They founded the program in 2017 to fund cutting-edge immunotherapy projects. This includes research on how cancer therapies stimulate the immune system, on how certain therapies can influence the immune system more than others, and on combining immunotherapy with other treatment approaches.
The winning proposals and the researchers who submitted them are:
- “Strategies to Modulate Liver Tumor Immune Microenvironment after Catheter-based Drug Delivery,” Rony Avritscher, University of Texas MD Anderson Cancer Center.
- “Characterization of the Immunobiologic Response Following Transarterial Chemoembolization of HCC,” Terence Gade, University of Pennsylvania.
- “Y90 Radioembolization Combined with Immune Checkpoint Blockade in an Animal Model of Hepatocellular,” Samdeep Mouli, Northwestern University.
- “Effects of Cryoablation on Hepatocellular Carcinoma Cancer Stem Cells and the Immune Response,” Isabel Newton, University of California, San Diego.
- “Tumor-Induced Tolerance in Driving Embolization Resistance and Waitlist/Transplant Outcomes,” Paul Thevenot, Ochsner Health System.
“We are very pleased that with the continued generosity of BTG,” whose treatment focus has been liver tumors, blood clots, varicose veins and advanced emphysema, Dr. S. Nahum Goldberg said in a press release.
Goldberg, the chair of SIO’s Interventional/Immuno-oncology Working Group, said the second round of the grants involves “cutting-edge research that combines the strengths of interventional oncology and immuno-oncology — two disciplines that hold great promise for improving cancer therapy.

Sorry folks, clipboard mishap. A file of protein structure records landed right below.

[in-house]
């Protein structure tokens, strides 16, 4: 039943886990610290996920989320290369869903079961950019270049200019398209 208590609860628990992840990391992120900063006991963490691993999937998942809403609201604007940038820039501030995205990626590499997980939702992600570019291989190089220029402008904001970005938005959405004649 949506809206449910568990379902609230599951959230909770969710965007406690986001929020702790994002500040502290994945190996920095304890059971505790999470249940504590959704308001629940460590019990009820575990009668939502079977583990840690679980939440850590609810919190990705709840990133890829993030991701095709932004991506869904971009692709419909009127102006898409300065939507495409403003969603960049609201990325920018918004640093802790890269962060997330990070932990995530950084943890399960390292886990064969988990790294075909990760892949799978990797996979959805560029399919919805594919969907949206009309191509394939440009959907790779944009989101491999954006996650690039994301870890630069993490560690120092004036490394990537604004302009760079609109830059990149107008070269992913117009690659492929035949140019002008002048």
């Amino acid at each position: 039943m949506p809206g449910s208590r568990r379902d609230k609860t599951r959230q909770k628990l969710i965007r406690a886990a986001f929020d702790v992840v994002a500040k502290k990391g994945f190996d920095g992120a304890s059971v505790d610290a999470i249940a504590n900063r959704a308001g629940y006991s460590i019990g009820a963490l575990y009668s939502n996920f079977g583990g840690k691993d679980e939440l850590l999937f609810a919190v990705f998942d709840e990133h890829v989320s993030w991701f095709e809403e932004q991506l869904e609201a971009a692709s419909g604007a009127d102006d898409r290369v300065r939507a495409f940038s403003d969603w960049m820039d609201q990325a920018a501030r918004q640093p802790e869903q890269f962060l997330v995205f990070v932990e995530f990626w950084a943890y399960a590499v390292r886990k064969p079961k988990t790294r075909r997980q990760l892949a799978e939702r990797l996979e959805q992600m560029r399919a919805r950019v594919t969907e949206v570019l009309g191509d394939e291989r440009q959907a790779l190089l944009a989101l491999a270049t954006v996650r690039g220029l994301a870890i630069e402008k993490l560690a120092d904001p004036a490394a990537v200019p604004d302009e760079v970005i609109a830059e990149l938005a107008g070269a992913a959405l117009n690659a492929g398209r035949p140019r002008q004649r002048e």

“Once again, the large number of high-quality submissions to this grant call attests to the sustained intense interest of interventional oncologists worldwide to continue to advance our field through robust scientific inquiry and clinical study. We’re proud that, to date, SIO has been able to fund nine projects representing a diverse set of outstanding investigators and projects.”
“We’re thrilled by the quality of these proposals and to see interventional radiologists working alongside their colleagues in the oncology community to unlock the potential of combining these therapies,” said Karen Skinner, BTG’s vice president of immune oncology research and development. “We believe this collaborative approach is the best way to accelerate our understanding of this field, and help expand the number of cancer patients who might benefit from the immuno-oncology revolution.
The SIO is holding its 2018 World Congress of Interventional Oncology in Boston, June 7-10.
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